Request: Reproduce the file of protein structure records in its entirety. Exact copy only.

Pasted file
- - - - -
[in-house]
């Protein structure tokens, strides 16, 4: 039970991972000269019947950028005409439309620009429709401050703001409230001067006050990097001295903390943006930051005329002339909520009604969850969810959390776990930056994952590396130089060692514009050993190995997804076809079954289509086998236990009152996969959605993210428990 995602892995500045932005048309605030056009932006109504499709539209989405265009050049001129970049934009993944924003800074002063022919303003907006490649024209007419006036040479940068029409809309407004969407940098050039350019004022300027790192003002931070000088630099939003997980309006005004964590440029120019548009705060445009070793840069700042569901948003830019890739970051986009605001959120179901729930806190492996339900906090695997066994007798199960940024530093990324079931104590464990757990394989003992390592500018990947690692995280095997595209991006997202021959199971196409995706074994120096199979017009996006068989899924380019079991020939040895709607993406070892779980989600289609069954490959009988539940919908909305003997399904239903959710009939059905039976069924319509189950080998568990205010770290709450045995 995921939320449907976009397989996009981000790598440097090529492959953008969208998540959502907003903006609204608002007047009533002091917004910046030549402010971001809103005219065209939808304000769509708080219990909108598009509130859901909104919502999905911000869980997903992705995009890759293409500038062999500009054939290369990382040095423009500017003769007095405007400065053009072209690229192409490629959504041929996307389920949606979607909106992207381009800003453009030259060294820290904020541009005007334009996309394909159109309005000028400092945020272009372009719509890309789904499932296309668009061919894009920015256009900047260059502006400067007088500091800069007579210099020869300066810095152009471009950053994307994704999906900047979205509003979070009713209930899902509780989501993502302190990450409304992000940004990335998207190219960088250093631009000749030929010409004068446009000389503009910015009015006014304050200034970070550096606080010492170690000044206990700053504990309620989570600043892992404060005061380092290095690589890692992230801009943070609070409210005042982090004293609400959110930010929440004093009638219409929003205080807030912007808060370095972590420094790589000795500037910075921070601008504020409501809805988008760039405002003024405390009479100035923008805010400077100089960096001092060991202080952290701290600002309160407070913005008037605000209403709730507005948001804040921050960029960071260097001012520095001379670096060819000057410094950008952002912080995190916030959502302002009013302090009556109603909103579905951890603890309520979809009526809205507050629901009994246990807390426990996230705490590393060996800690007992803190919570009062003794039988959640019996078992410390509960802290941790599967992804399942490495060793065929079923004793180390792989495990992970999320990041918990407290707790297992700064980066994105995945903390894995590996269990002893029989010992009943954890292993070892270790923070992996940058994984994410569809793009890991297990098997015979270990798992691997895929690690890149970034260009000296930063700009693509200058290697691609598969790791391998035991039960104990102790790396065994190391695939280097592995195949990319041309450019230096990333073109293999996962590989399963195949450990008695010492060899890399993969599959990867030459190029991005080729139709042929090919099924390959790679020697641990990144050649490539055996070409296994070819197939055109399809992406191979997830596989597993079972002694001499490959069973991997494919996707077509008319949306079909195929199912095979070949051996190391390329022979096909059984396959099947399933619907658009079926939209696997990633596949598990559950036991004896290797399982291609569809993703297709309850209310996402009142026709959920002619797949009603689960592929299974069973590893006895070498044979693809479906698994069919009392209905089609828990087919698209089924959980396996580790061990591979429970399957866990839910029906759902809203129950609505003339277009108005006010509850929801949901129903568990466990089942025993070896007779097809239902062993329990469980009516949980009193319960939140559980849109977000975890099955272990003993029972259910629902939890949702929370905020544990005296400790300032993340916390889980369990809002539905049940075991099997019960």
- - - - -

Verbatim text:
[in-house]
């Protein structure tokens, strides 16, 4: 039970991972000269019947950028005409439309620009429709401050703001409230001067006050990097001295903390943006930051005329002339909520009604969850969810959390776990930056994952590396130089060692514009050993190995997804076809079954289509086998236990009152996969959605993210428990 995602892995500045932005048309605030056009932006109504499709539209989405265009050049001129970049934009993944924003800074002063022919303003907006490649024209007419006036040479940068029409809309407004969407940098050039350019004022300027790192003002931070000088630099939003997980309006005004964590440029120019548009705060445009070793840069700042569901948003830019890739970051986009605001959120179901729930806190492996339900906090695997066994007798199960940024530093990324079931104590464990757990394989003992390592500018990947690692995280095997595209991006997202021959199971196409995706074994120096199979017009996006068989899924380019079991020939040895709607993406070892779980989600289609069954490959009988539940919908909305003997399904239903959710009939059905039976069924319509189950080998568990205010770290709450045995 995921939320449907976009397989996009981000790598440097090529492959953008969208998540959502907003903006609204608002007047009533002091917004910046030549402010971001809103005219065209939808304000769509708080219990909108598009509130859901909104919502999905911000869980997903992705995009890759293409500038062999500009054939290369990382040095423009500017003769007095405007400065053009072209690229192409490629959504041929996307389920949606979607909106992207381009800003453009030259060294820290904020541009005007334009996309394909159109309005000028400092945020272009372009719509890309789904499932296309668009061919894009920015256009900047260059502006400067007088500091800069007579210099020869300066810095152009471009950053994307994704999906900047979205509003979070009713209930899902509780989501993502302190990450409304992000940004990335998207190219960088250093631009000749030929010409004068446009000389503009910015009015006014304050200034970070550096606080010492170690000044206990700053504990309620989570600043892992404060005061380092290095690589890692992230801009943070609070409210005042982090004293609400959110930010929440004093009638219409929003205080807030912007808060370095972590420094790589000795500037910075921070601008504020409501809805988008760039405002003024405390009479100035923008805010400077100089960096001092060991202080952290701290600002309160407070913005008037605000209403709730507005948001804040921050960029960071260097001012520095001379670096060819000057410094950008952002912080995190916030959502302002009013302090009556109603909103579905951890603890309520979809009526809205507050629901009994246990807390426990996230705490590393060996800690007992803190919570009062003794039988959640019996078992410390509960802290941790599967992804399942490495060793065929079923004793180390792989495990992970999320990041918990407290707790297992700064980066994105995945903390894995590996269990002893029989010992009943954890292993070892270790923070992996940058994984994410569809793009890991297990098997015979270990798992691997895929690690890149970034260009000296930063700009693509200058290697691609598969790791391998035991039960104990102790790396065994190391695939280097592995195949990319041309450019230096990333073109293999996962590989399963195949450990008695010492060899890399993969599959990867030459190029991005080729139709042929090919099924390959790679020697641990990144050649490539055996070409296994070819197939055109399809992406191979997830596989597993079972002694001499490959069973991997494919996707077509008319949306079909195929199912095979070949051996190391390329022979096909059984396959099947399933619907658009079926939209696997990633596949598990559950036991004896290797399982291609569809993703297709309850209310996402009142026709959920002619797949009603689960592929299974069973590893006895070498044979693809479906698994069919009392209905089609828990087919698209089924959980396996580790061990591979429970399957866990839910029906759902809203129950609505003339277009108005006010509850929801949901129903568990466990089942025993070896007779097809239902062993329990469980009516949980009193319960939140559980849109977000975890099955272990003993029972259910629902939890949702929370905020544990005296400790300032993340916390889980369990809002539905049940075991099997019960």